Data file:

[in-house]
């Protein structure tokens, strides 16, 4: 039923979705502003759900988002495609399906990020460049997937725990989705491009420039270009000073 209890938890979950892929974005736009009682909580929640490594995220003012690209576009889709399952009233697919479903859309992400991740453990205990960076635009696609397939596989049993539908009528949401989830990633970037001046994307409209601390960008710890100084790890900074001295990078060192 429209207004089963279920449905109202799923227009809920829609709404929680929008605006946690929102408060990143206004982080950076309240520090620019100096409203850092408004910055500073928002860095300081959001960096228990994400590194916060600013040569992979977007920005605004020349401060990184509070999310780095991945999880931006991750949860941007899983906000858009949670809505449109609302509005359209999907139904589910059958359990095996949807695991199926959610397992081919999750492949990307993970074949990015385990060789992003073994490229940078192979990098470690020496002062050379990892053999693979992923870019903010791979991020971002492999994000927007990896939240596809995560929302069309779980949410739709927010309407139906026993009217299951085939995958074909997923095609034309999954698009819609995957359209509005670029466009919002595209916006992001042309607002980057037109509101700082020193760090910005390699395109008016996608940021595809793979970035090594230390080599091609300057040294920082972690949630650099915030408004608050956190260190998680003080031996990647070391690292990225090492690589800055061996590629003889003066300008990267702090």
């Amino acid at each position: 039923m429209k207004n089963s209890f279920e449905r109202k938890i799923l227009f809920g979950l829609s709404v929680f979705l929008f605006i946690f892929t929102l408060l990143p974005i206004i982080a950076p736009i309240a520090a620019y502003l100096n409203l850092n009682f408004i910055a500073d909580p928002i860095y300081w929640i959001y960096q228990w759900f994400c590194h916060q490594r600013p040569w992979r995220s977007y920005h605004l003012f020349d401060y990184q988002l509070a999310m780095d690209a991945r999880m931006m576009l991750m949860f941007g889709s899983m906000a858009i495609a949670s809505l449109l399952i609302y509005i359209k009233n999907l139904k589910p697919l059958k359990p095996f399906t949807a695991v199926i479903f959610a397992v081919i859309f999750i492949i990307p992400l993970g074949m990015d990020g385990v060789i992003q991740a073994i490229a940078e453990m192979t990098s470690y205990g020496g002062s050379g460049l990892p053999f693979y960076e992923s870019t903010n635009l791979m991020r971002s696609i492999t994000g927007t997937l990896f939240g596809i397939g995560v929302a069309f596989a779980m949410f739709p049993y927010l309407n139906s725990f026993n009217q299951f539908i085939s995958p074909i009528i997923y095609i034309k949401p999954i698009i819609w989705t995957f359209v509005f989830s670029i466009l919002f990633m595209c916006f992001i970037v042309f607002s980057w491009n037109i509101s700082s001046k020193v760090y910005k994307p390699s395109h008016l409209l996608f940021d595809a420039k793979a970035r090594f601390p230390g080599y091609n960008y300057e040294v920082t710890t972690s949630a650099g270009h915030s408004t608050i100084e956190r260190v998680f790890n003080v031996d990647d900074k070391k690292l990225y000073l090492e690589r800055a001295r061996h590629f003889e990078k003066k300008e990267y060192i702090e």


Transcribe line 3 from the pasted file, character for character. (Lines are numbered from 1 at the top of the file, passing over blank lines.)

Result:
């Amino acid at each position: 039923m429209k207004n089963s209890f279920e449905r109202k938890i799923l227009f809920g979950l829609s709404v929680f979705l929008f605006i946690f892929t929102l408060l990143p974005i206004i982080a950076p736009i309240a520090a620019y502003l100096n409203l850092n009682f408004i910055a500073d909580p928002i860095y300081w929640i959001y960096q228990w759900f994400c590194h916060q490594r600013p040569w992979r995220s977007y920005h605004l003012f020349d401060y990184q988002l509070a999310m780095d690209a991945r999880m931006m576009l991750m949860f941007g889709s899983m906000a858009i495609a949670s809505l449109l399952i609302y509005i359209k009233n999907l139904k589910p697919l059958k359990p095996f399906t949807a695991v199926i479903f959610a397992v081919i859309f999750i492949i990307p992400l993970g074949m990015d990020g385990v060789i992003q991740a073994i490229a940078e453990m192979t990098s470690y205990g020496g002062s050379g460049l990892p053999f693979y960076e992923s870019t903010n635009l791979m991020r971002s696609i492999t994000g927007t997937l990896f939240g596809i397939g995560v929302a069309f596989a779980m949410f739709p049993y927010l309407n139906s725990f026993n009217q299951f539908i085939s995958p074909i009528i997923y095609i034309k949401p999954i698009i819609w989705t995957f359209v509005f989830s670029i466009l919002f990633m595209c916006f992001i970037v042309f607002s980057w491009n037109i509101s700082s001046k020193v760090y910005k994307p390699s395109h008016l409209l996608f940021d595809a420039k793979a970035r090594f601390p230390g080599y091609n960008y300057e040294v920082t710890t972690s949630a650099g270009h915030s408004t608050i100084e956190r260190v998680f790890n003080v031996d990647d900074k070391k690292l990225y000073l090492e690589r800055a001295r061996h590629f003889e990078k003066k300008e990267y060192i702090e």